More than 14 years ago, a young Marine came into my office at a health center on our college grounds and asked me, “Can you help me set up a veterans center on campus?”
My initial thought was, “I know little about veterans,” but I agreed to make it happen. My research has begun.
I designed two veteran resource centers at two colleges, wrote over $ 4 million in grants to support our veterans, and wrote four research reports about the difficulties of transitioning from the military with guidelines on how we can improve the performance of veterans entering our public colleges. In my research, I worked with a team of experts, completed pilot programs to see what works and what doesn’t, and essentially created a template to help a veteran transition into civilian – and college – life.
A close friend of mine, who is a major general, once told me that the military breaks down our young men and women when they enlist in the military to teach them the “military lifestyle”. The question I asked about our veterans, when they are fired, is who can restore them to civilian life? When I visited Fort Bliss, I asked this question to a colonel who served as my guide. I told him I feel like the military is just throwing our men and women around the street when they’re done with them. He disagreed, but I told him, “You know how I know that? Because my colleagues and I are picking them up on the street corners. “
Fortunately, veterans can enroll in the public colleges system through easy access and use their GI Bill education benefits to pay for tuition, meals and housing. California Community Colleges have done exceptional work to develop Veterans Resource Centers (VRCs) at many of the state’s 116 colleges. About 90 colleges Currently, the state has VRCs that operate at different levels. VRCs work as the only place for veterans to apply for benefits, access educational plans and receive mental health support. They essentially act as a place of healing after numerous deployments and after injuries, both physical and mental, received during military service.
I assembled a team to conduct research across the California Public College system and found data indicating ongoing needs for intervention and prevention of medical problems such as tinnitus and musculoskeletal injuries (including shoulder, knee, and back injuries) as well. also for mental health issues including depression, anxiety and panic attacks.
For our latest report entitled “Mental health of veterans and support for transition”(2021), we surveyed 483 veterans enrolled in 71 colleges across the state and found that mental health problems among veteran students are significant. Two-fifths said they received an official diagnosis of anxiety or depression, and another fifth said they may suffer from anxiety or depression. More than half of veteran students are either diagnosed or feel they are suffering from post-traumatic stress disorder. One-fourth reported social isolation, and more than two-fifths reported moderate and severe anxiety. Even more shocking, 33 percent said they thought they would end their lives, and 11 percent said they self-harmed, not wanting to die.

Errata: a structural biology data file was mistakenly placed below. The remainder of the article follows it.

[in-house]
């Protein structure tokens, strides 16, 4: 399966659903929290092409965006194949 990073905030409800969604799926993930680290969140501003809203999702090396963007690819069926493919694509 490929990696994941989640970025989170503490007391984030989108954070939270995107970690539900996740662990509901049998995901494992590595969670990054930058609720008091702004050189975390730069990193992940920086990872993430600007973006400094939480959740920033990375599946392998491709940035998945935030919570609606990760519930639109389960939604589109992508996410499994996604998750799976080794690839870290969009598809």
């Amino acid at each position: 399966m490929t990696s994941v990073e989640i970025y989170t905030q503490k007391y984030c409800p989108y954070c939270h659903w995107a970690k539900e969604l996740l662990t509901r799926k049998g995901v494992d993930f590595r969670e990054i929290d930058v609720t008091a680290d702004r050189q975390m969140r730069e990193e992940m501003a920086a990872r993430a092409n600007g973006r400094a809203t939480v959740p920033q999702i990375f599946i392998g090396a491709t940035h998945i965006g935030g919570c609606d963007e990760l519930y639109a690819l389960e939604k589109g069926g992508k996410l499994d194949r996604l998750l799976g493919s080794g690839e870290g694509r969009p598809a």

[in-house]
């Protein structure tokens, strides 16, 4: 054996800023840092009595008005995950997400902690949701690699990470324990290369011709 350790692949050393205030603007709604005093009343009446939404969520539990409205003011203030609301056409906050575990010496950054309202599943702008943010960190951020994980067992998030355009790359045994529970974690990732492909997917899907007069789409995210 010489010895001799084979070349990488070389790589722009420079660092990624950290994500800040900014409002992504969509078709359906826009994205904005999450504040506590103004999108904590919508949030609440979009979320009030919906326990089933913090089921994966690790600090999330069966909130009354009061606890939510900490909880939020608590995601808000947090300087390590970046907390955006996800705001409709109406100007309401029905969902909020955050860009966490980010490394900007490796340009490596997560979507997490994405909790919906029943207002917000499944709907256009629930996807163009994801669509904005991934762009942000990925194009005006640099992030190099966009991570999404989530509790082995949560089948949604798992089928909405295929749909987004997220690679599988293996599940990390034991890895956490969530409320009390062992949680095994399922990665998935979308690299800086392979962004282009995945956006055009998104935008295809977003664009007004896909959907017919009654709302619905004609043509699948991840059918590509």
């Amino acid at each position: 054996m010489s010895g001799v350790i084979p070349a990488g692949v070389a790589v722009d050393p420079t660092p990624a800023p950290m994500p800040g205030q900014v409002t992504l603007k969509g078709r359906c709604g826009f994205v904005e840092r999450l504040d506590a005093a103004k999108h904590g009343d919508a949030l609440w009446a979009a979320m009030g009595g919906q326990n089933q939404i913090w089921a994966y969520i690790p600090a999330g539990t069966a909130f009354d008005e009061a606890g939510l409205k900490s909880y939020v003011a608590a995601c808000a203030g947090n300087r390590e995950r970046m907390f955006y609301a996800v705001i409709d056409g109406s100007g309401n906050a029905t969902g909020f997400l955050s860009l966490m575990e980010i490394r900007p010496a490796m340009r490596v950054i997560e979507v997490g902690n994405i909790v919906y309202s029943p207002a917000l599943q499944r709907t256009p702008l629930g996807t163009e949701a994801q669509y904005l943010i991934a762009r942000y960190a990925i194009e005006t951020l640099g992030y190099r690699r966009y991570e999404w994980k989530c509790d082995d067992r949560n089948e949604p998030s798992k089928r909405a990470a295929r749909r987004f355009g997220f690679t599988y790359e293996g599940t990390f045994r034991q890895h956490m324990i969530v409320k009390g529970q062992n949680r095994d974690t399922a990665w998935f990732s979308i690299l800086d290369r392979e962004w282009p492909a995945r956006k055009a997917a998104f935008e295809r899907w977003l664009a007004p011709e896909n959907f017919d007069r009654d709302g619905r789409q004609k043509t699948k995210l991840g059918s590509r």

We need to advocate for changes in the Army and the Veterans Department’s health care system to better prevent and treat health problems ranging from tinnitus to PTSD. Meanwhile, in our colleges the research we have completed shows the way to innovative software solutions to solve problems.
To meet the health needs of veteran students, the following components must be created:
- Provide initial admission to the VRC when enrolling for all veterans each semester and add a free mental health survey as a standard component.
- Expand access to mental health services within VRC. Add groups and specific targeted programs dedicated to issues such as drug addiction, PTSD, and the formation of skills and tools to adapt to military life.
- Start marketing campaigns for prevention and intervention, as well as social media campaigns to combat suicidal thoughts, how to identify signs and where to go.
- Develop peer-to-peer mentoring programs that include a system of friends for veterans upon admission to your college. Monitor weekly and monthly to make sure needs are met and questions are answered.
- Create campus programs to meet the needs of our veterans. Identify campus services and individuals by name, not just give veterans a number to call.
- Simplify access to VA support and enrollment services and provide advocates to help and support students in accessing VA admissions and meeting their medical and mental needs.
In conclusion, I found two components in our study that contribute to veterans ’success. The first component is to promote a holistic environment where veterans are welcomed and all stakeholders, including resources for mental health and well-being, are in one place. The second component is to be authentic and build trust. Veterans need to trust those who are now in their lives: you need to build a unit like in the army. Finally, make sure that those you ask to support our veterans really care, really want to be around and really want to serve those who have served.